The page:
You and your IP Address…

Well, my wife asked me to explain this to her, so I figured maybe some plain English would help others also.

The subject of internet protocol (IP) addresses has come up among some friends – due to someone claiming that they were able to track them down (confirm that they were the perps of an action online) based on their IP address. Rather than directly address that question, let me put it in broader terms so that internet citizens understand what is – and what IS NOT – probable or possible.

For a simple proof-of-concept, go to this site:
http://www.whatismyip.com/

If all is working well, you will see your public (current assigned) IP on that page – AND, a map with a location as close as humanly possible to your house. Does it pinpoint your town? Your neighborhood? Your block? Your house?

To answer the first basic question – can someone, outside of law enforcement or your cable/telecom company, trace your IP to your house?

The answer here is a BIG FAT NO. They cannot. You see, IP addresses are doled out on a temporary basis from your provider out of a big block which they own. They change – sometimes often – sometimes less often. BUT, these temporary addresses are NEVER assigned to a person or an address. That’s why we call them “temporary”. You simply borrow them.

So, where can these “temporary” (also called dynamic) IP addressed be traced to?

This depends. They often can be traced to a large telecom facility somewhere within a couple miles of your location. Perhaps it would be your town – perhaps not. My IP currently points to a town about 60 miles away, which is where my cable provided (Charter) has a large facility. At another location I frequent, my IP points to the next town over – about 12 miles away by road.

Are there any exceptions to this rule? My friend/brother/father/son is a hacker and claims he can do tricks to find out exactly where an IP comes from?

Short answer – NO. Unless your friends works inside the cable company office or has special advanced employee access to their records, they cannot map your IP address to your house.

Longer answer – some businesses have “fixed” IP addresses which they pay more for. They do this in order to provide services (like a web server or other services) from their own networks. Fixed IP numbers can often be traced to a COMPANY, but still not to a location or a person. For instance, an IP which is owned by Apple or Google may be in use in one of hundreds or thousands of their offices – and/or it may still not point to their facility, but to the “upstream” provider who assigned (sold) them the fixed IP address.

Even longer answer – Even law enforcement does not have direct access to who has a particular IP. This can only be looked up afterwards…..usually only with a specific type of serious request or court order to the cable or telecom company. IF you’d read a story about someone being tracked down for file sharing or a virus being unleashed, it was after MUCH investigation. In order to do so, law enforcement has to get the court order and provide the cable/telecom company with the IP and EXACT TIME AND DATE in question. This is because, as mentioned before, IP’s change. So the person who used this IP last month may be different than the one today…..or even different in one hour or one day!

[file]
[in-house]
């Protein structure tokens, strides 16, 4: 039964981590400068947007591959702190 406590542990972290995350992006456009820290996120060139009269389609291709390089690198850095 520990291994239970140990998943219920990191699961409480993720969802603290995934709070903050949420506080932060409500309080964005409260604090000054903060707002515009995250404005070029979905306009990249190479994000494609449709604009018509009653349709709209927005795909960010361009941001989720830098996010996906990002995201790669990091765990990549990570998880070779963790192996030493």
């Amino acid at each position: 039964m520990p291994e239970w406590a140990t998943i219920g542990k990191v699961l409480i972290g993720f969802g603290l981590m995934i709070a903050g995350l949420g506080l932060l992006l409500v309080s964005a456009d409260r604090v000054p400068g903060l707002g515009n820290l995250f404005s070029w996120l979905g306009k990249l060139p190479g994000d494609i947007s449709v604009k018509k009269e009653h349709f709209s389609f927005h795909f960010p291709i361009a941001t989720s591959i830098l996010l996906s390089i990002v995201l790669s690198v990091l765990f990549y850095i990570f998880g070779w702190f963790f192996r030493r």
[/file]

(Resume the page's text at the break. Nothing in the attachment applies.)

How about my cell phone? How does that work with IP addresses?

Your cell phone runs on TWO different networks. It has a wireless connection which you may use when around your home….which ties it to your local wireless router. When you are doing this, your cell phone is exactly like your computer.

But it works differently when you are in the car and out and around. In these cases, it again receives a VERY temporary IP number…it likely gets a different one every couple minutes as you roam from tower to tower. So, again, unless your cell phone provider is in on the action, no one can find exactly where you are located.

Does every computer have a unique IP number?

NO WAY. In the case of most homes and offices and even small businesses (small hotels, etc.), the entire building has ONE public IP number and there could be dozens of devices showing on the internet as being from the same IP number. In theory – and sometimes in fact – hundreds or even thousands of devices could have the same IP number.

OK, I think I get it. Tell me, then, how does some of this super snooping I read about in the news happen?

Ah, I thought you were gonna hit me with that one! Well, it turns out that the IP number is only one part of the equation. As I mentioned, that could get law enforcement to your house or a stranger to your town or a 50 mile radius. But how can law enforcement track you down when you sent that virus from the local Starbucks?

Quick discussion. Firstly, every single phone and computer and internet connected device DOES have a unique number inside it! Yes! No one told you about this yet? Well, here it is. In fact, many devices, like your phone,likely have a NUMBER of unique ID numbers inside them. These go by various names – the most well known being a MAC address. Suffice it to say it is possible for the experts to trace these down in many ways.

Anything else of note?

YES, glad you asked. GPS is your enemy! Well, it’s like fire- it can be your friend or your enemy. Newer devices like your cell phone or android tablet often have GPS chips inside of them – that is how they know where you are located VERY CLOSELY. That’s how google maps can find you with almost pinpoint accuracy or how “friend finder” apps work.

BUT, in most cases you have given your phone or tablet express permission – often called “allow location services” to use GPS and cell tower triangulation (don’t ask!) to map you. In theory, no regular person, hacker or computer expert from the outside can see into this data to locate you.

Thanks for listening!

Craig

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